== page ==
On 2/20/2013 1:08 AM, Jason Resch wrote:

On Tue, Feb 19, 2013 at 7:22 PM, Stephen P. King <stephe...@charter.net <mailto:stephe...@charter.net>> wrote:

    On 2/19/2013 8:08 PM, Jason Resch wrote:

    On Tue, Feb 19, 2013 at 7:00 PM, Stephen P. King
    <stephe...@charter.net <mailto:stephe...@charter.net>> wrote:

        On 2/19/2013 12:26 PM, Jason Resch wrote:

        On Tue, Feb 19, 2013 at 4:58 AM, Richard Ruquist
        <yann...@gmail.com <mailto:yann...@gmail.com>> wrote:

            On Tue, Feb 19, 2013 at 2:03 AM, Jason Resch
            <jasonre...@gmail.com <mailto:jasonre...@gmail.com>> wrote:
            > On Mon, Feb 18, 2013 at 3:18 PM, meekerdb
            <meeke...@verizon.net <mailto:meeke...@verizon.net>> wrote:
            >> On 2/18/2013 11:47 AM, Terren Suydam wrote:
            >> If God is arithmetical truth, then what if anything
            is there to be said
            >> about its "character"? I know from a formal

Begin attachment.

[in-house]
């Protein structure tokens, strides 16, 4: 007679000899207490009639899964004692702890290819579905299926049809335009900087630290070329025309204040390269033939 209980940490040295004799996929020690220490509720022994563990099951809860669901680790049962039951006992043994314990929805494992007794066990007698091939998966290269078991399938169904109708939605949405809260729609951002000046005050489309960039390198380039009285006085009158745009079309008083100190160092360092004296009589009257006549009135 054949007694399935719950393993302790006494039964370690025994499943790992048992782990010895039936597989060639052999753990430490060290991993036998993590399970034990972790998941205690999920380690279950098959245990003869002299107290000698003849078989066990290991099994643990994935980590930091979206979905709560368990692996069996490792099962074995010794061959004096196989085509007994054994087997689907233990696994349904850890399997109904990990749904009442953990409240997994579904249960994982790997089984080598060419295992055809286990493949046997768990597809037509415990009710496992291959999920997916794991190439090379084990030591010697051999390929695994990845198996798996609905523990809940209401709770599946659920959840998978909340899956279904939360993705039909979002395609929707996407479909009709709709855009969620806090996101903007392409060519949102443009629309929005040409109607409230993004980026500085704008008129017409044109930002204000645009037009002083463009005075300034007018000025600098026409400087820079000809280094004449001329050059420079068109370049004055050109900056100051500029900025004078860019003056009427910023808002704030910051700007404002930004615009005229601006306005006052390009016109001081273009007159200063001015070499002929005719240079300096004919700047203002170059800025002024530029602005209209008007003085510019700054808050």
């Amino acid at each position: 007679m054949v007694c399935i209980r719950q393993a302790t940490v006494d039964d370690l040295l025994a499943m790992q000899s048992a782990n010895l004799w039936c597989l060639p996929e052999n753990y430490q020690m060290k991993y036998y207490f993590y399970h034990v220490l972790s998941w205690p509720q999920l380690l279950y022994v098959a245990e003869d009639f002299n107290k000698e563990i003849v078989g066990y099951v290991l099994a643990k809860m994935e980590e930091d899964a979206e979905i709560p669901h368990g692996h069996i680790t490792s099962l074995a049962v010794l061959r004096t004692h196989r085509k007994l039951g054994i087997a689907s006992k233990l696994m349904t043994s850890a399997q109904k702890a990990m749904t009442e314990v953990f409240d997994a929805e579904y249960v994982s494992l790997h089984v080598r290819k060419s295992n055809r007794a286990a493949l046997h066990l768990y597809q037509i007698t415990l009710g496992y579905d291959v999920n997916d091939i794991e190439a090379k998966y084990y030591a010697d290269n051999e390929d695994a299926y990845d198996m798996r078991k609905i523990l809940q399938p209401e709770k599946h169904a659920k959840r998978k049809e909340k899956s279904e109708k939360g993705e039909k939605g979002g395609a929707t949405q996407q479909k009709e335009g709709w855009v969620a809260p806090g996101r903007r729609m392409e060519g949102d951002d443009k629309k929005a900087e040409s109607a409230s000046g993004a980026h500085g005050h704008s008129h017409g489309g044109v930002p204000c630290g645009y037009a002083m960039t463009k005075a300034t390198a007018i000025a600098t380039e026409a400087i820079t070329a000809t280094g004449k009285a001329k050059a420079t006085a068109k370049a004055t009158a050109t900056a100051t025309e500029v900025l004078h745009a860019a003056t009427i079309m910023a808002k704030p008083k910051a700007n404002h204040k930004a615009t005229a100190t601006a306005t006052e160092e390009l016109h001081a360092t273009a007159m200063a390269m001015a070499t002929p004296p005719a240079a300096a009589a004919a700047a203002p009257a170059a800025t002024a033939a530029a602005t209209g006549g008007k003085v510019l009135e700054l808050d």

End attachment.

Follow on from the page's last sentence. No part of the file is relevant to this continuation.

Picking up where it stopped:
perspective the answer is
            >> nothing, because nothing formal can be said about truth.
            >> This is more of an informal question, and comes out
            of my innate desire to
            >> anthropomorphize.
            >> Why would you suppose that your desire to
            anthropomorphize is anything
            >> other than wishful thinking?  Do you also have a
            desire to anthropormorphize
            >> the periodic table?  the solar system?  the
            infinitesimal calculus?
            > Within comp, there are many minds that have infinite
            computations resources
            > at their disposal.  They can evolve forever, and
            approach infinite
            > intelligence and knowledge.  They all explore the same
            mathematical truth
            > and thus having the same data (that of mathematical
            truth they explore)
            > together with near infinite intelligence, they are
            almost never wrong on any
            > question or matter.  Thus, despite possibly different
            origins, they are all
            > of a like mind, opinion, and possibly character.  The